Back in April I blogged about Lance Armstrong and how I respected him for continuing to compete at a high level in triathlons after retiring from cycling.
Not that a huge number of people read this blog, but I was tempted to go back and delete the post after this week’s news that all of Lance’s corporate sponsors were dropping him and he was stepping down as president of Livestrong.
I decided not to delete the post because I still stand by most of what I said. I didn’t make any reference to doping in that April post. I didn’t think he doped, but I wasn’t sure, and the post was not about doping anyway. But it’s now abundantly clear that Lance not only doped, but he was the honcho of the doping ring that propelled him and his team, U.S. Postal (backed by millions of taxpayer dollars) to the front of European cycling. It’s also apparent that he vindictively trashed and destroyed the reputations and livelihoods of people close to him who dared to publicly state that he doped.
Most of us pulled for Lance because he was such a great story: a kid from Plano, the son of a hard-working single mom, a guy who beat cancer and cheated death, a guy who went to Europe and represented the U.S. on one of the biggest sports stages in the world and then founded an organization to help cancer victims. So, in a sense, we made Lance. No, I’m not saying we made Lance dope. But we made Lance. We constructed him and propped him up and celebrated him because he scratched us where we itched and filled our need to see a brash Texas guy go over and stick it to the Frenchies seven times.
We needed the story. And now that much of the story seems to be fiction we feel the need to trash him and cast him off the way Nike and Trek and Radio Shack and Anheuser-Busch and Honey Waffle Stinger and a bunch of other people have discarded him. But let’s ask ourselves if Nike didn’t make a buttload of cash off of Lance; the Lance that was propelled by drugs. Do you think Nike will be giving any of that money back? Do you think Trek will; now that they know without a doubt that it was the EPO-injected Lance that was winning the tour on their bikes, give back some of the hundreds of millions of dollars they made off of him? Wouldn't it be right for these big corporations to kick in some serious money to drug testing technology or athlete education or clean racer development? If they are doing it I’d like to hear about it.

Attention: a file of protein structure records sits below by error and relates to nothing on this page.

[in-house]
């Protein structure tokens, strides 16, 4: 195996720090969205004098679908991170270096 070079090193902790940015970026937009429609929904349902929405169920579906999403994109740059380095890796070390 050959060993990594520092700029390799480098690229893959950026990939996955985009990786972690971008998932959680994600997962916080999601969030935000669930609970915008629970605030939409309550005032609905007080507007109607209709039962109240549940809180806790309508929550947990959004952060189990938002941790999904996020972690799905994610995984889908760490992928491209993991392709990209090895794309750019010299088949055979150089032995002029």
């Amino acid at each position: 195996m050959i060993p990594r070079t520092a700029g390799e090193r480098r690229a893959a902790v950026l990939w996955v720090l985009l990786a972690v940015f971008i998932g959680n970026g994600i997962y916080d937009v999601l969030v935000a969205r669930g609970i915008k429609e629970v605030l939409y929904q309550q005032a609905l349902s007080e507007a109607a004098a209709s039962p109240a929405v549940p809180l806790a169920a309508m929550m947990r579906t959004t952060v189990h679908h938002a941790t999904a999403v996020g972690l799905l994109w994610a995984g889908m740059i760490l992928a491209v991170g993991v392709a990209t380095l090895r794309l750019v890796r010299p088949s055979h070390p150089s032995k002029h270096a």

Let’s not fool ourselves, especially if we’re cyclists. The guy was immensely talented and he trained insanely hard and possessed exceptional mental toughness. He was up there among the top 3 pro triathletes at races he did when he was 16 years old. He got a lot of people off the couch and on a bike. Lance made cycling more popular, accepted and mainstream in the U.S. The massive number of people who went out and threw a leg over a bike because he inspired them probably made bikes and bike technology more affordable. He and his foundation have helped an untold number of cancer victims. So I’m not ready to jump on the Hate-on-Lance bandwagon because he was doing what apparently a high percentage of pro cyclists have been doing.
The whole Lance disaster should make us examine why we tend to celebrate the guy, the team or the coach who is willing to do anything, legal or ethical or not, to win. We celebrate them without asking too many questions. Maybe they’re our dope.